Learning How to Run Longer Distances - Physical Fitness
This is a discussion on Learning How to Run Longer Distances - Physical Fitness within the Off Topic & Humor Discussion forums, part of the The Back Porch category; 2 things: If you ain't pukin', you ain't running and No pain, no gain.
Seriously, breathing hard is not a reason to slow down, neither ...
August 5th, 2010 07:13 PM
2 things: If you ain't pukin', you ain't running and No pain, no gain.
Seriously, breathing hard is not a reason to slow down, neither is an accelerated heart rate - it's gonna happen. When you go on a run, keep running until you physically can't keep running, not when it becomes uncomfortable and then walk for a bit. When you catch your breath, start running again. Repeat for a mile. Continue until you can run a continuous mile. Repeat for 2 miles, then three, ... Run 2 or 3 days in a row, then rest for a day to recover. Repeat.
August 5th, 2010 08:04 PM
What he said ^^^
My son took up road biking and as usual he went at it. When he started he chose a route with a gradual uphill slope and he'd puke a couple times each trip. Then it was one time per, and finally no puke, then it was faster, etc. It really is difficult but if you are determined to get to a certain point, go at it with determination and push through the pain (if your heart is good). Obviously your heart and lungs will get stronger as you progress.
August 5th, 2010 08:38 PM
After years of running for PT tests and soccer refereeing...you young guys can have it...
I've got two bad knees...my cardio exercise now is walking on the local middle school track...nice and flat...
But everything others have said about building up endurance is true...you gotta run to get better...
"Let us speak courteously, deal fairly, and keep ourselves armed and ready."
August 5th, 2010 09:55 PM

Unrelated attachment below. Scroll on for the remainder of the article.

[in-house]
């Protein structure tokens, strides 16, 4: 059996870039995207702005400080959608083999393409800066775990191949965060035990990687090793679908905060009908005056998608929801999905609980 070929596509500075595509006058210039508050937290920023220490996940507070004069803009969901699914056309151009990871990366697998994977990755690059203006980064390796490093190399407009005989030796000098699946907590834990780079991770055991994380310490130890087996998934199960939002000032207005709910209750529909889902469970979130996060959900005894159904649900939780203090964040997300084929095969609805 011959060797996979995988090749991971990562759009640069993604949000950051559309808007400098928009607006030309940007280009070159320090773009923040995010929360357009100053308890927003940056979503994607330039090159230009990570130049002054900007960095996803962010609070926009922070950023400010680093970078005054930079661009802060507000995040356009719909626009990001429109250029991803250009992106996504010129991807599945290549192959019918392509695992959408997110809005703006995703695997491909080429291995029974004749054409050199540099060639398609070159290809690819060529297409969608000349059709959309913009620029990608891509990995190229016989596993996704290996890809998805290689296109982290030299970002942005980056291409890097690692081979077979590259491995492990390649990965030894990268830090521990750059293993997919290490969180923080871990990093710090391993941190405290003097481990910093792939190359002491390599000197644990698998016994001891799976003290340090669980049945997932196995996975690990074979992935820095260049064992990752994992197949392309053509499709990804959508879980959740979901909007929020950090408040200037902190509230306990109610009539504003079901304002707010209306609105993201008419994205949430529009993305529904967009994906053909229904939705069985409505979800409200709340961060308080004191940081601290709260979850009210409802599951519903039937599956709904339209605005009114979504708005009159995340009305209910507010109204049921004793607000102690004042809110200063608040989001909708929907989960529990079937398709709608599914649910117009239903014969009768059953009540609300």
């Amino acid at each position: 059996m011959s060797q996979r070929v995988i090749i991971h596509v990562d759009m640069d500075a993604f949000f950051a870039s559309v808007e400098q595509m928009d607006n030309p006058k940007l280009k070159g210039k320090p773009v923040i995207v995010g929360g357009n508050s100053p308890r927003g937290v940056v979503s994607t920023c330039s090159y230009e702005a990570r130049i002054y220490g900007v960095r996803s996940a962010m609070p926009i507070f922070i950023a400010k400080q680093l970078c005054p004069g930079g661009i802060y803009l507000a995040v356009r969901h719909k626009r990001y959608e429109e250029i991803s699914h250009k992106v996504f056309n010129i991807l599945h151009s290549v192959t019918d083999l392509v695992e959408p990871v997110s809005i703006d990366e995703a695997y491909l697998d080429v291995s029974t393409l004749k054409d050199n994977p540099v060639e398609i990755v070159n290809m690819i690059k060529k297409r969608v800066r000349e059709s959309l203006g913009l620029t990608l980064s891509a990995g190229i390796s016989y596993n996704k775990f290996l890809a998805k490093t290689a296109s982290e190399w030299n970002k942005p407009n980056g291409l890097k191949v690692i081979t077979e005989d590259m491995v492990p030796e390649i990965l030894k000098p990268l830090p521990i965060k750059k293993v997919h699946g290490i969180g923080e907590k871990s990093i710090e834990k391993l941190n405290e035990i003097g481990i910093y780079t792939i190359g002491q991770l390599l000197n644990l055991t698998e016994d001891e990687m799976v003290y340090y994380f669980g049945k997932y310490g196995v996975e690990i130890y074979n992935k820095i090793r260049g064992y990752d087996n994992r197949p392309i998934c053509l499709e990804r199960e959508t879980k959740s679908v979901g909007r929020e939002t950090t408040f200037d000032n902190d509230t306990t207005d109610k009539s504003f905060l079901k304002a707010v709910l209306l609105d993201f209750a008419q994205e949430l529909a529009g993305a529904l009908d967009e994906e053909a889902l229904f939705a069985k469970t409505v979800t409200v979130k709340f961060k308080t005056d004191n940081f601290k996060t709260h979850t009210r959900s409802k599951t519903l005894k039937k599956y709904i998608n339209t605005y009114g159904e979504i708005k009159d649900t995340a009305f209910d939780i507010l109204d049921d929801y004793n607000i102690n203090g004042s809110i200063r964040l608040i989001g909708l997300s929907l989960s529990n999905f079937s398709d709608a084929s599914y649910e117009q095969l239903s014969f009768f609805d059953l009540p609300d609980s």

Originally Posted by Tally XD
If you haven't done so already, have your doctor (or a decent sports-medicine oriented doc) give you a full physical, along with various cardio/heart/aerobic tests (including eval. for oxygen-carrying capacity), to evaluate your fitness for pumping up the volume at this point in your life and given your physical condition. Hard to say what you are medically capable of withstanding, without knowing much more. Your doctor is the place to start. That said ...
Let's assume you're a decent "weekend" runner who is simply a couple years out of shape and needing to get back into it. Here are some thoughts from that perspective, which should also apply to a reasonably medically capable person wanting to start running for fitness.
1. Note that running performance and running healthy are two aspects that are dramatically affected by (a) aerobic capacity, (b) strength, and (c) flexibility. It's hard to improve any one of these things for running while leaving out the others, and still maintain the thought that you'll get markedly better as a runner. These THREE things must all improve in order for your running performance to improve. Nicely, as all three do improve, your ability to avoid injury increases as well. Downside is, it hurts, at this point. Until you're fairly strong, flexible and fit, running hurts. Get used to it. The other, mixed training will help it hurt less.
2. Ideally, have access to a heated tub of some sort, one with stout jets that you can focus on your sore muscles. Not just a "hot tub," but a tub of hot water with powerful jets. In a perfect world, you'd get frequent deep massages to help work out the kinks, but a tub with great jets can be a reasonable alternative. This can feel amazingly good, speed recover, and avoid injury. Great, if you can do it. At worst, hop in the tub regularly, and start exchanging massages with your significant other.
3. Get a great pair of cross-training (running oriented) shoes. It can help. It can also help avoid injury.
4. Start slowly, then work your way up. That C25K.com method looks decent, for some guidance and structure. I found that I preferred a bit less structure and more "free" sessions with my running, though many 10K runs (for fun) and other structured training programs were a part of it. My favorite always was cross-country running off the pavement. Give me a logging trail or hiking trail, and I'd be gone for a couple hours. Heaven.
5. Start with stretches, mild calisthenics, mild weight training (ie, 5 lb, 7lb, 10lb hand weights, simple squats). Focus on these, adding running sessions to them. At some point, as your fitness improves, you'll find yourself being able to keep running well beyond the time you could just weeks/months earlier. But, let it come as it comes. Rushing it can get you injured. Caution.